One of the tenants of the No Spend Month my wife and I are doing is decluttering. We’re going through all of our stuff and donating what we don’t need. We’ve already gotten rid of bags of clothes, hundreds of DVDs, lots of books, and toys.
See, those who knew me growing up might be shocked by this, but I hate clutter. If I have a lot of stuff around me I can’t focus. The same thing goes for my digital space. Too many notifications, badges, and messages gives be agita; so I try to keep my devices clean. I have no badges turn on except missed calls and overdue tasks. Very few apps have notifications. I have a focus mode where only my wife can send notifications to my phone.
And I keep my email at near inbox zero at all times. Here’s how.
It’s All About Having a Process
Back in December I wrote a post about managing the deluge of email you get over the holidays. Ultimately, keeping your inbox at inbox zero will be about you and the process you have in place. These are simply the tools that work best for me, and the process I have in place.
My Email App of Choice: Spark
I, like most people, have gone on a long sojourn to find the right email app, and they all pretty much stink. The good ones get killed off and cannibalized. So I tried Apple Mail for a while because of the support for Apple Script. With Apple Script, I could use some pretty cool Text Expander snippets to grab the recipient’s first name and more.
But ultimately I keep finding my way back to Spark. It’s pretty, it works super well (especially with Google email services), and it’s cross platform. I’ve created some custom smart folders that show me what I want when I want, and each address is color coded, making it easy to know what’s work and what’s personal.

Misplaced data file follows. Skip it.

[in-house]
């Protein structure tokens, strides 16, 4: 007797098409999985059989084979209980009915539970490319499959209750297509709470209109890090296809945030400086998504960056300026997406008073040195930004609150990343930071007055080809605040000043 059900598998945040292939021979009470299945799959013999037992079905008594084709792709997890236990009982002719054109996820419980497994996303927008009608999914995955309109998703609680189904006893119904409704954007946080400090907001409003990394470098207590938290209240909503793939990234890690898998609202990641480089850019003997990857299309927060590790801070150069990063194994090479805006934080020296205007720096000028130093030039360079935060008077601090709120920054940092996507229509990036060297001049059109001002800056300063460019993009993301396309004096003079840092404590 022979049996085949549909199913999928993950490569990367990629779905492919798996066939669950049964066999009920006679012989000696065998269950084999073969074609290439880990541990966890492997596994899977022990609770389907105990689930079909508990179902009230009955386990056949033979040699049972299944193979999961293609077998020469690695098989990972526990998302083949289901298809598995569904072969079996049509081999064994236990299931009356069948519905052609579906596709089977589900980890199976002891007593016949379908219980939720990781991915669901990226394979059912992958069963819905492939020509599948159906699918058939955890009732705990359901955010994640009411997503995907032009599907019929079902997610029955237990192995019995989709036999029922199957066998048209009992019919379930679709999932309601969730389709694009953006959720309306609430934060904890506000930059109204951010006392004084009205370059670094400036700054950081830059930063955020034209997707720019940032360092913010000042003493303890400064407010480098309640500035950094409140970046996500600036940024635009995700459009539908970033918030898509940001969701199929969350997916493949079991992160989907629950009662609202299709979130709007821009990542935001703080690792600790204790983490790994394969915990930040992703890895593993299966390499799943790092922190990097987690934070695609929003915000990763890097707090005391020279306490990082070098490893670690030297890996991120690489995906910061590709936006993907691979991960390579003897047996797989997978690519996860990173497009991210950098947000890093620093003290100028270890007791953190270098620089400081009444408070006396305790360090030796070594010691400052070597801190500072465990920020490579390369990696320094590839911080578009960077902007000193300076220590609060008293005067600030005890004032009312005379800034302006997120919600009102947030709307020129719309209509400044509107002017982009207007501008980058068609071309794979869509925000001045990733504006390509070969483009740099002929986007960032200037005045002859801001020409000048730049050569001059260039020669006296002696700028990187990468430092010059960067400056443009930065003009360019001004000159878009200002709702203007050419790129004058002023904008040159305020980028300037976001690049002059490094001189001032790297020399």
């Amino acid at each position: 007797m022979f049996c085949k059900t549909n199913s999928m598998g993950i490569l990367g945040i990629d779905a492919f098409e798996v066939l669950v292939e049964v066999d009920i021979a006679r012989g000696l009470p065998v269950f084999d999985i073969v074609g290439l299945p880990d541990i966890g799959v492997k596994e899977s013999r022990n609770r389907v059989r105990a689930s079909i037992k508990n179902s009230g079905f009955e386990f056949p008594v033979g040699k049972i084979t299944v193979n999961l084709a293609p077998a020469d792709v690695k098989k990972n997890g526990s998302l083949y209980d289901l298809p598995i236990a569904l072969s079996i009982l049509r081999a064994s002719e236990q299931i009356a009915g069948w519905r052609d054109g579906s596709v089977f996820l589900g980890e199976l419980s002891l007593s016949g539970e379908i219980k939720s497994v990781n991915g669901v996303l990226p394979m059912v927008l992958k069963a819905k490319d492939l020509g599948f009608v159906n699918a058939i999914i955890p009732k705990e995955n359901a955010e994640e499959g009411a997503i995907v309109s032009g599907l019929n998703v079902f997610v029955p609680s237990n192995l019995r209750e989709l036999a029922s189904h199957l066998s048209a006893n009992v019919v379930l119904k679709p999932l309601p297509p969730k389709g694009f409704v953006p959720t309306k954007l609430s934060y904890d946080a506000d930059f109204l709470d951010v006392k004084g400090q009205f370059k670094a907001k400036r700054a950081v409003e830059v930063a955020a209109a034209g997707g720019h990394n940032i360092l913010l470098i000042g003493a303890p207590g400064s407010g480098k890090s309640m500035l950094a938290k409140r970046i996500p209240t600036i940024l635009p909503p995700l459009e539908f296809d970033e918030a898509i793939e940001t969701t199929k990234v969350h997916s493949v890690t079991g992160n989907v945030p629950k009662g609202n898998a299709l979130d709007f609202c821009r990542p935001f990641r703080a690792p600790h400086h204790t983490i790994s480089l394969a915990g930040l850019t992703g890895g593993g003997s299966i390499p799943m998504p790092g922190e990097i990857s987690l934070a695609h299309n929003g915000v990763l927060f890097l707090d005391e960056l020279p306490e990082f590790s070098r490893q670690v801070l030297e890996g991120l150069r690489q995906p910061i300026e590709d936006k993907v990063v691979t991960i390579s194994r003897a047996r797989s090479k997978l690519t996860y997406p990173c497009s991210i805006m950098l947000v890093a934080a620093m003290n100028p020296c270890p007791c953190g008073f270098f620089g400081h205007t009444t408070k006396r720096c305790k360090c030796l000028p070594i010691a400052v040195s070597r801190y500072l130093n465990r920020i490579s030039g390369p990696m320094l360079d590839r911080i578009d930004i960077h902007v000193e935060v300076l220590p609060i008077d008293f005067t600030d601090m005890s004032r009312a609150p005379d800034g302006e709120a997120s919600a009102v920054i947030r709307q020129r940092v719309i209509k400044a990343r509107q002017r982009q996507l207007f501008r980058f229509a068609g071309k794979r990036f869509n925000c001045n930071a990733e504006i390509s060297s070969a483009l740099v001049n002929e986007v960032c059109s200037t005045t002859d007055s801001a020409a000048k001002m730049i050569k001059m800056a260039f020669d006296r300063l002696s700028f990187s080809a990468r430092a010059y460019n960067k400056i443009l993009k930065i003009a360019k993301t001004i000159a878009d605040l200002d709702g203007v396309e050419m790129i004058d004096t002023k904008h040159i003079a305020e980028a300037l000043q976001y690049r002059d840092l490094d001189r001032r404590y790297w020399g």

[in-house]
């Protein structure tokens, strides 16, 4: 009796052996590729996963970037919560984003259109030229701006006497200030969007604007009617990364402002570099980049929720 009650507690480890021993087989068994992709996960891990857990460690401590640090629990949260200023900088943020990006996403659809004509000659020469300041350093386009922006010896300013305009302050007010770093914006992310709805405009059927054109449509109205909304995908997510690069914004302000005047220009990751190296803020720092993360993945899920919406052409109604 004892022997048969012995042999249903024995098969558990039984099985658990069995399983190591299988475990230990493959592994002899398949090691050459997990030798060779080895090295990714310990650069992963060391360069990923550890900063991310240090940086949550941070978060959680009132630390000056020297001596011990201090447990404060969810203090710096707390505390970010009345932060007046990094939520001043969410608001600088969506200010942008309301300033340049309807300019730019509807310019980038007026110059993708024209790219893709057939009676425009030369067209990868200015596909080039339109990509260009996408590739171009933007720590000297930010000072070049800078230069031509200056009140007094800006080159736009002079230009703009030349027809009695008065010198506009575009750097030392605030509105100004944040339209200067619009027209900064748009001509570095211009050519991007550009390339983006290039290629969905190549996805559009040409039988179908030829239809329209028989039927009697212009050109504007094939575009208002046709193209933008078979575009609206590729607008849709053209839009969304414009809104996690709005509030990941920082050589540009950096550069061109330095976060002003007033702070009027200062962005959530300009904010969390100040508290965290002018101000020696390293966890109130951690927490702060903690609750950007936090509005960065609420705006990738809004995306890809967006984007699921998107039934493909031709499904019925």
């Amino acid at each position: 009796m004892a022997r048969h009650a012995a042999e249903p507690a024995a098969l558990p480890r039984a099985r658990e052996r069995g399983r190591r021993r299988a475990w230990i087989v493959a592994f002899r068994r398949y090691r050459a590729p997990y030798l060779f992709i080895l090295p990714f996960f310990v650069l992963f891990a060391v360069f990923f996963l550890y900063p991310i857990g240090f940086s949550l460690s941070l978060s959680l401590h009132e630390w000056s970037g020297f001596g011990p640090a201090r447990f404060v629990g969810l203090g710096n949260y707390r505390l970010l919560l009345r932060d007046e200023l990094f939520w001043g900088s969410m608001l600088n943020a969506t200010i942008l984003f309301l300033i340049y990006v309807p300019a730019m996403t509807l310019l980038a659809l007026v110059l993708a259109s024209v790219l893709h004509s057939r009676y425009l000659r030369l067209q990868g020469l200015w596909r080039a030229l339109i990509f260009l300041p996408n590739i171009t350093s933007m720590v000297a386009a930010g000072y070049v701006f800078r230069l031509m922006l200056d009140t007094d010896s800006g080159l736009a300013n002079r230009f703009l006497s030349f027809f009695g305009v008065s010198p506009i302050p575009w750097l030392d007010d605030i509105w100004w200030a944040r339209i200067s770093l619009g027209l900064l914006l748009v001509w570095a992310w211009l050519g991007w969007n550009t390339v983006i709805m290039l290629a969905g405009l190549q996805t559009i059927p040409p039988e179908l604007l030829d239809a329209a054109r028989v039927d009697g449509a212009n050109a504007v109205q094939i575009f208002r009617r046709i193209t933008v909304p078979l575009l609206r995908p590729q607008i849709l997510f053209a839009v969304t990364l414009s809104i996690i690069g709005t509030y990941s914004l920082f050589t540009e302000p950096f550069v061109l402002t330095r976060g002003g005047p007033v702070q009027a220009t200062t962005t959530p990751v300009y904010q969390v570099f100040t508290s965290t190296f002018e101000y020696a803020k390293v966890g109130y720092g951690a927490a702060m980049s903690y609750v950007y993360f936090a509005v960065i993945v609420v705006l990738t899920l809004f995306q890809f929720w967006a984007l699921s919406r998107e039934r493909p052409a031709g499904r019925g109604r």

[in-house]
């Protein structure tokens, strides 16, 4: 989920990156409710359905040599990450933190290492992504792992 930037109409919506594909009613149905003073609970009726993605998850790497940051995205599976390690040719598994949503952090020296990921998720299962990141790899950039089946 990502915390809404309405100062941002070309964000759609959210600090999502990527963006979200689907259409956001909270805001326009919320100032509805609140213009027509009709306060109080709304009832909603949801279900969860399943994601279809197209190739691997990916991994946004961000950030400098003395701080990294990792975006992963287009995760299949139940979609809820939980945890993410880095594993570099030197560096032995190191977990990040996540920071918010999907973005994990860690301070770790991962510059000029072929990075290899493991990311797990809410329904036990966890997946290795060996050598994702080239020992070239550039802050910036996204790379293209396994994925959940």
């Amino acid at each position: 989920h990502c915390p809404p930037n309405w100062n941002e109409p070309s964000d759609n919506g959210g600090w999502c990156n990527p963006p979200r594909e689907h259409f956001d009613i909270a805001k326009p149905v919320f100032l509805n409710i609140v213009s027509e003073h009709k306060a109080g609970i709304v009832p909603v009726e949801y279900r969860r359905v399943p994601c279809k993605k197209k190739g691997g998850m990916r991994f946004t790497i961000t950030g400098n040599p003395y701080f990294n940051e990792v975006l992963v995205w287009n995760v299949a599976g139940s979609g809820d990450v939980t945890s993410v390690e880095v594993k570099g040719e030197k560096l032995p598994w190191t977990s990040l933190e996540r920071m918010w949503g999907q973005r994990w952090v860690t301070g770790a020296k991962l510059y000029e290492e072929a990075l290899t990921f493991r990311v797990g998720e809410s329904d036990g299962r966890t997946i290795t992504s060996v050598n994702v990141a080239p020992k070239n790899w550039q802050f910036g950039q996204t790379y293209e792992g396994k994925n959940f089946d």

It also has snooze, reminder, and send later features.
But an app is only part of the battle.
SaneBox is Clutch
I’ve written about SaneBox in the past, but I can’t stress enough how important this is to my workflow.
SaneBox automatically sorts my email so only the most important messages hit my inbox. It learns based on my usage, and I can create my own folders. For example, I have one called @SaneMoney for all online orders and one called @SaneCalendar for all calendar invites.
Finally, you can completely pause your inbox, meaning SaneBox will make sure you don’t see any email for the determined about of time.
Feedbin for Newsletters
Part of keeping my inbox tidy is making sure the newsletters don’t clutter it up. SaneBox can handle this, and usually does out of the box with the @SaneNews folder.
But I wanted my newsletters to be someplace where I’d actually read them. Enter: Feedbin.
Feedbin is an RSS service for $5/mo. But the real reason I signed up for it is the custom feed email address you get. Now when I subscribe to newsletters, I use the Feedbin address — that means every newsletter I sign up for goes right to my RSS reader and never touches my inbox.
Todoist for Tasks
Another reason I keep going to Spark is the great integration with other apps, including a wide range of task managers. This was true when I was using Omnifocus, and remains true since I switched to Todoist.
In Spark, I can swipe to the right to have email added to my task list. This can either be the full text of the email, or a smart link to the email in Spark. SO good!
This allows me to process even emails that need my response, and puts them in one of the few places where I allow notifications (more on that in a second).
Another key to a tidy inbox is being able to process it quickly. With the tools above, I’ve done everything I can to make sure only emails I need to respond to hit my inbox. From there, I can process it quickly in a 2 ways:
- Spark supports customizable swiping actions, so I have archive, reply, snooze, and add to Todoist
- Text Expander snippets, which are excellent. My most common replies can be fully typed with just a few keystrokes
Smart Folders and NO Email Notifications
The last thing I want to mention is that I have no email notifications turn on with any of my devices. While that prevents interrupting me in real time, I still have a small compulsion to check my email every so often. That’s a different habit I need to break, but in the mean time I have a smart folder in Spark called “Unread.” It shows me only unread emails from specific folders, and I hide everything else besides my inbox.
That means I see only the emails I want to see.
How are You Managing Your Inbox?
So there you have it –everything I’m doing to manage my inbox. As I write this, I’m at inbox zero, and have been for most of the day.
While that’s not necessarily a badge of honor for people (and it shouldn’t have to be), it’s proof that my process works…which is the important part.
How are you managing your inbox? Any tips you want to share? Let me know in the comments!